Lost opportunities could teach us an object lesson - Ian McMillan

Here I am on the Tyne and Wear Metro, that fantastic example of public transport that can take you out to the East Coast and back in the twinkle of a Geordie eye.

My wife and I are staying in Newcastle and we’ve had a lovely day by the sea, wandering into the unforgiving breeze in Tynemouth, and taking shelter from the drizzle in Whitley Bay.

Not that the weather bothered us, to be honest: the air was as fresh as could be, and any stroll in the fresh air is a good thing.

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We had some marvellous fish and chips in Whitley Bay and then got the rattly and quite warm Metro back. I blame the fish and chips, and the aforementioned rattly and quite warm carriage, for the fact that I began to nod off.

Ian McMillanIan McMillan
Ian McMillan

Suddenly my wife nudged me and then I was gapingly awake and there we were, back in Newcastle.

We wandered up the stairs away from the Metro and it was then, when I noticed the cold afternoon air, that I noticed I’d left my hat on the seat and that the train was probably taking my hat on a jaunt back to the seaside. My present tense became my past tense: I was hatfull but now I am hatless.

Now, I’ve lost hats on trains before, but I have to admit that this was one of my favourite hats. It fitted well, it was warm but not hot, and it didn’t seem to lose its shape when it got washed. I felt a great affection for that hat and hoped it would end up in a good home.

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I had a sudden vivid vision of a man who looked a bit like me picking up the hat when he got on the Metro at Cullercoats, trying it on and then claiming it as his own. ‘It suits you’, I imagined his wife saying; ‘You look just like that handsome Ian McMillan.’ You’re right: I have a vivid imagination.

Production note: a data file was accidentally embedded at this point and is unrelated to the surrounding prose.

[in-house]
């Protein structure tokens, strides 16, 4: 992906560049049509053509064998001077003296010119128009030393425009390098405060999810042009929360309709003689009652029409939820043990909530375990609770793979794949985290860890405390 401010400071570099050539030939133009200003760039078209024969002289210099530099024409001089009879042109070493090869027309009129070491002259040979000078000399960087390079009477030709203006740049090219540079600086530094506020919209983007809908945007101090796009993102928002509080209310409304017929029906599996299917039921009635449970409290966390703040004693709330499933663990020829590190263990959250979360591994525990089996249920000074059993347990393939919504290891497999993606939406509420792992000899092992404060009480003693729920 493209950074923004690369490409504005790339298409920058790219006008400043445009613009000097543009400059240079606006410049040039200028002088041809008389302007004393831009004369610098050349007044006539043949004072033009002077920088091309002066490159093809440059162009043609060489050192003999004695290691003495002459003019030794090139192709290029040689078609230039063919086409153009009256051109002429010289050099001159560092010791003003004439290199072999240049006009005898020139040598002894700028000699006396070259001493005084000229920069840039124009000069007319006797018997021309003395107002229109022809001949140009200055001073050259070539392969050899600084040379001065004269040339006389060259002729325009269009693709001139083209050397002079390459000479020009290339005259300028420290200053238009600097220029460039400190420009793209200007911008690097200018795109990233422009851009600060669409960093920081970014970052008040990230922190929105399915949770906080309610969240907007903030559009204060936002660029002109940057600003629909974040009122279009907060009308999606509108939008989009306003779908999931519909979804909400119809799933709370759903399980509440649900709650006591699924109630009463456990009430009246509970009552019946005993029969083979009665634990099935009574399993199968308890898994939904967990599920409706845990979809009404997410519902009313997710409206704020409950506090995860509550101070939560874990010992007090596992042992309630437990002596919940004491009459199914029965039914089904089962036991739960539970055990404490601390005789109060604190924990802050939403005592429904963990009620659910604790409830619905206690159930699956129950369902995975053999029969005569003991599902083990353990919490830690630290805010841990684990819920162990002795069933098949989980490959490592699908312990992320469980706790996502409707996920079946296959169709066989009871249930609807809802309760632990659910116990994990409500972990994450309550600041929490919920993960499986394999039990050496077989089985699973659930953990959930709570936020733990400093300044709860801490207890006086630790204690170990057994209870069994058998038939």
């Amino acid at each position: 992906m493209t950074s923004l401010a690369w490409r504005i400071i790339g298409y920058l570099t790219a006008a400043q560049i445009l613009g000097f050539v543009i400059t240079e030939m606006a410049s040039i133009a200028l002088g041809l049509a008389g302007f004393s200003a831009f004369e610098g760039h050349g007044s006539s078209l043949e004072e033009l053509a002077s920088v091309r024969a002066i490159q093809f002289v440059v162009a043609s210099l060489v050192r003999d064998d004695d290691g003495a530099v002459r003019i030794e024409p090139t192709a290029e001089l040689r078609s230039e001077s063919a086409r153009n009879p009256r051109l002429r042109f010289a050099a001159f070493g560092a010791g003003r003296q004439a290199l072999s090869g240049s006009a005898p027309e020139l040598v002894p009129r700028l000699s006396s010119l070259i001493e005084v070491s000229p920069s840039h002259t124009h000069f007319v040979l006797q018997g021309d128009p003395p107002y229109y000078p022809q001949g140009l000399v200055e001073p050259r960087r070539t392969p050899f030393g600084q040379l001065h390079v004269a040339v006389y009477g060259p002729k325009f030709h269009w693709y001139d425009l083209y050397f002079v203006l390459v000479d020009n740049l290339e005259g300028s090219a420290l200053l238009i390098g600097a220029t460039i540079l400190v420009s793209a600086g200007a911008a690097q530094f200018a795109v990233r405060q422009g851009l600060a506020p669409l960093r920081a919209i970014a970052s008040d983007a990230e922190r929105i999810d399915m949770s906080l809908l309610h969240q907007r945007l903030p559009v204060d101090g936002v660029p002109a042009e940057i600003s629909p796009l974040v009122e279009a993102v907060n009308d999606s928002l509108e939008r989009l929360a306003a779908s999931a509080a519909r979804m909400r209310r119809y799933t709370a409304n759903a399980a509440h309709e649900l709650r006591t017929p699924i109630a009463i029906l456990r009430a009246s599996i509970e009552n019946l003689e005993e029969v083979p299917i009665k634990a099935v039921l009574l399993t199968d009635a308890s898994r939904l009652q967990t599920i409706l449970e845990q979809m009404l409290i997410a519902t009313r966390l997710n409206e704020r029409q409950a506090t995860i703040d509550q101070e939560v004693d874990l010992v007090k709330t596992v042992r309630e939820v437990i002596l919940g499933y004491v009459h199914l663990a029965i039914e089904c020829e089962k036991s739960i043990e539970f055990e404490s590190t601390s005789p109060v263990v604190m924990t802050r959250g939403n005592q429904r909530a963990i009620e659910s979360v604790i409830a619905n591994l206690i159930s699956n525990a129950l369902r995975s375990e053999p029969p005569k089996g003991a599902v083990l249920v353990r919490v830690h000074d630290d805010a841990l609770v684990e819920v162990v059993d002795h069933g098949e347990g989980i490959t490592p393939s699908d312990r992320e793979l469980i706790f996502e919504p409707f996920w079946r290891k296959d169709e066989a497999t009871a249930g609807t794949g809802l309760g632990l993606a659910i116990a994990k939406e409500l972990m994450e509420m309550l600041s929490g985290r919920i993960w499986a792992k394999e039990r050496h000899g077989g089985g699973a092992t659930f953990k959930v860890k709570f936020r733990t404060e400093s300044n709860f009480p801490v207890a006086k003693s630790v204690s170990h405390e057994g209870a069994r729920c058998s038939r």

Many years ago, on a stopping train from Saxmundham to Ipswich in Suffolk, I left a book on a train. The carriage was probably rattly and warm and my eyes probably grew heavy.

Again, I’ve left books on trains before but, like the hat, this was a favourite: It was the selected poems of a fantastic poet called Sujata Bhatt. I recommend the book to you but you should definitely take more care of it than I did.

Then I began to imagine another life for my book as well as for my hat. I fantasised that the man who’d picked up my hat had been on a holiday to the Suffolk Coast a decade or so earlier.

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Maybe he was getting on the train that I’d got off and maybe he saw the book under the seat. I can picture him picking it up and reading it and enjoying it very much.

And now, in his house on the outskirts of Cullercoats, there’s my lost Sujata Bhatt book on the shelf, and there’s my lost hat on a peg by the door.

And maybe that’s how life works: maybe nothing is ever really lost, it’s just momentarily unfound before it’s relocated and unlost. Perhaps every object has a number of lives, each of them as remarkable and valuable as the next one.

So I hope the hat keeps him warm and the book keeps him nourished and then maybe one day he could leave them on a train and a Metro and they might just come back to me like beautiful objects in a warm and rattly dream.

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